Everyone is wrong. I’m right on time. Everyone knows a wizard arrives precisely when she means to.

Potatoes ready to be covered

Mash

The rhubarb is about to take over the world, as rhubarb is wont to do. The fruit trees are all bursting into flower. And the chickens are silly:

Chicken balancing act

Silly Birds

In other garden news: almost all the brambles and bits of wood are gone from the bank and we’re about to start flowerating it. We’ve decided to move the mower shed from the middle of the lawn to the back corner. (Well, when I say “move” I mean build a new one and paint it a pretty colour). And we’ll leave the giant sycamore stump to become a stump garden.

Roll on summer, hammocks, and gin and tonics.

Save

Save

Revenge of the Brambles

Wow. Joe has been busy in the garden today.

Remember the bramble motherload that was cascading down one side of the dingle? It is no more. And we’ve now got about an extra 10 feet of width in the dingle, loads of light, and a slightly-used very steep bank.

I seriously thought there might be a castle with a princess buried in there somewhere, but there wasn’t. Just lots and lots and lots of brambles.

Before:

Brambles and a grassy dell

Brambles, taking over everything

After Joe and his chainsaw onna stick:

Cleared dingle and chicken house

Space!

We have SO much more space now. It’s fab. We’re planning on smoothing out the bank a little, and sprinkling wildflower seeds all over it. Then planting daffodils, crocuses, snowdrops, primroses, and generally making it beautiful.

Or possibly terracing it, depending on how much work that is…

Anyway. Then we had loads of stuff, so obviously we made a big fire:

Save

The Garlic Is Coming!

So, I have been very excited indeed about the state of my vegetable garden. Currently, it’s mostly in a state of potential vegetable garden, but it’s all ready for growth.

We had two tonnes of topsoil delivered last week, and spent an afternoon wheelbarrowing it from the front of the house, up the steps, up the bank, and into the raised beds.

We didn’t have enough, so we’ve more arriving next week to finish filling the beds.

But here’s what Raised Bed A looked like after:

Empty raised bed in sleepers

Blank vegetable canvas

I’m awaiting my delivery from Rocket Gardens, but in the meantime I had garlic to plant:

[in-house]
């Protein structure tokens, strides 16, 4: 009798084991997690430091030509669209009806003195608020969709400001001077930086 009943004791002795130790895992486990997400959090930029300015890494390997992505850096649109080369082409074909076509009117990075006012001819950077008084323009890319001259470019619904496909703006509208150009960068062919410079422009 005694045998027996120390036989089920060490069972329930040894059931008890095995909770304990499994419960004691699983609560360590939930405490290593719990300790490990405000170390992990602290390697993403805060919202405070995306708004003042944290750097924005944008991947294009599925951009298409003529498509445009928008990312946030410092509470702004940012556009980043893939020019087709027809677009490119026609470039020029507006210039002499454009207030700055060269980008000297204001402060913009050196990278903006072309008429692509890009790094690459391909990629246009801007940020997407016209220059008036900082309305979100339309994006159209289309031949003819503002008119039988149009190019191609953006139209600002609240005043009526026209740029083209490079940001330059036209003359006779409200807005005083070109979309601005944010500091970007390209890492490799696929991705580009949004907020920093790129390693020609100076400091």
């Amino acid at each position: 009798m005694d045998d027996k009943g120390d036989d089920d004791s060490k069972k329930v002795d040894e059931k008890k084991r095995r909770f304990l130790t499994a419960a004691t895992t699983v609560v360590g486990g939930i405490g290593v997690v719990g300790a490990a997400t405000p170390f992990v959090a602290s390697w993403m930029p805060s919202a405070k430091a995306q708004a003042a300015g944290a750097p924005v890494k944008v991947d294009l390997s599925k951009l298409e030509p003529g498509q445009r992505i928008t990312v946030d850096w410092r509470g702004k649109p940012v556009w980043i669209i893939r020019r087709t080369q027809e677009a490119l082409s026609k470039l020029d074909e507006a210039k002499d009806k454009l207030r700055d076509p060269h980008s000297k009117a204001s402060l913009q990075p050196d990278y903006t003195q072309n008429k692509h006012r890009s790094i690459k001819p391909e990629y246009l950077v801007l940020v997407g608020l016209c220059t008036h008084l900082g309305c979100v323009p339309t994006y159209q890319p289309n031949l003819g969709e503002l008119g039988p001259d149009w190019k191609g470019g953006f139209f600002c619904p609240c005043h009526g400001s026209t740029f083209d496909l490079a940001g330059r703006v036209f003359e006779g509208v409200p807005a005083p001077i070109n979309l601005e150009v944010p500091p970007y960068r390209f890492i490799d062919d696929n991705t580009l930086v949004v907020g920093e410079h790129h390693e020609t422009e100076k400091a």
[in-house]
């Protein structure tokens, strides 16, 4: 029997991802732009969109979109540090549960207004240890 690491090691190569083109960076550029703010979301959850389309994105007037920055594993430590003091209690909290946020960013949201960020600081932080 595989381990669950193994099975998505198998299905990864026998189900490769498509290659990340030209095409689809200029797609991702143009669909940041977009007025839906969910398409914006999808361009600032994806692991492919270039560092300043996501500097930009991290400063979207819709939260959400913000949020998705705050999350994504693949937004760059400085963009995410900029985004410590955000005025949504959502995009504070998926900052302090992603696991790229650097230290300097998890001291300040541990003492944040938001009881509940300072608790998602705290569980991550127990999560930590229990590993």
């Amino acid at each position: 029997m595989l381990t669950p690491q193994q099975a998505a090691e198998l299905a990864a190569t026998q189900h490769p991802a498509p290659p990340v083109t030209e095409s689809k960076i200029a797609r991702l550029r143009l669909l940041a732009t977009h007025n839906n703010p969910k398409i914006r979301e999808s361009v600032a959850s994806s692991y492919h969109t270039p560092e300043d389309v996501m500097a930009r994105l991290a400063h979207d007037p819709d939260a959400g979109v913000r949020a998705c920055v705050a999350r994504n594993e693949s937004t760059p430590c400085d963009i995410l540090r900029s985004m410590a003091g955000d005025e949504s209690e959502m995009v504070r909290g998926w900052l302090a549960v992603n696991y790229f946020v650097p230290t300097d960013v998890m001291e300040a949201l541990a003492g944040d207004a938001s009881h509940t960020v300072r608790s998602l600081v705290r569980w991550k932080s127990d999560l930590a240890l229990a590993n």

Garlic laid on on soil ready for planting

Three varieties of garlic

I’ve planted three varieties, all from the Isle of Wight, and all for spring planting (as I obviously missed winter planting):

  • Picardy Wight
  • Mersley
  • Solent Wight

I bloody love garlic. And in the event of a vampire attack, we’ll be sorted.

Every morning, I’ve walked purposefully up the garden to inspect the soil, and every morning I was disappointed and impatient. Until just a couple of days ago, when I saw this:

Garlic shoot

It’s sprouting

Two varieties are popping through like there’s no tomorrow… but there’s no sign of the Solent Wight yet.

Joe found some rhubarb in the compost heap and planted it in the corner, and it’s growing well. Bring on the crumble…

rhubarb sprouting

Rescued rhubarb

In other garden news: have you ever seen a pheasant on a bird feeder?

Female pheasant on bird feeder

She was a pheasant plucker…

And finally – welcome to The Springle:

Daffodils in woodland

The Springle!

More exciting garden news and a big fire coming up…

Diggity

As the weather has been awful for the past couple of weekends, we thought it’d be the perfect time to get out into the garden. And we’ve accomplished quite a lot…

Not least, getting very muddy.

We also failed to buy a chainsaw on a stick. Instead, we bought a hedgetrimmer on a stick. So we need to get a small chainsaw attachment so we can prune the fruit trees.

The long-handled snips let us do some initial pruning, though, so we’ve made a start – and now the old apple tree by the mower shed has a lot less mistletoe on it, and we’ve identified the vertical branches and rubbing branches that must go.

But the main progress was Joe and his new machete: he’s cleared a whole load of brambles from the house-end of the bank, so we can see the whole hazel tree and conifer now. If we can do a couple of hours of that every weekend, we’ll manage to reclaim that bank fairly quickly. Apparently the way to go is wait for the bramble stumps to start sending out shoots, then just dab weed killer onto it for a targeted extermination.

Here’s what it looks like now:

Joe with machete clearing brambles by the hazel tree

We now have a hazel tree free of brambles, and a big scrubby space on the bank

The plan is to get the bank back to grass — or possibly wildflower meadow — and also plant snowdrops, crocuses, and daffodil bulbs so we have beautiful spring flowers.

While Joe was doing that, I was prepping the second raised bed (I did the first one last week). I covered the grass with a layer of cardboard — old cardboard boxes — that will mulch down. Then I gathered loads of wet, dead leaves from the Bridge of Significant Peril, and from the hedges and banks and around the fruit trees, and spread them on top of the cardboard.

There’s also newspaper, paper towel, straw, and chicken droppings spread all over the raised beds:

Railway sleeper raised beds filled with mulch

All ready for topsoil

I’ve just ordered two bulk bags of topsoil to be delivered on February 23 – and I’ve got some garlic on the way to go in asap.

We haven’t got a greenhouse or anywhere to propagate seeds at the moment, so I’m buying in young plants to plant out throughout the year. Easiest way to learn is by doing as I’m told, so I’m using Rocket Gardens on recommendation of a friend. I’m really excited about this.

Also, we’re planning a little fenced area for our allotment, which may help to keep the chickens and cats out…

Inside the House

Inside, we’ve not made huge progress — but the new oak beams are going in to reinforce the attic floor mid-March, same time as the new winking window at the front of the house.

We’re seeing an architect next week, who’s going to help us plan the whole project out — because we keep stalling and don’t know what’s going to work and what isn’t.

Watch this space…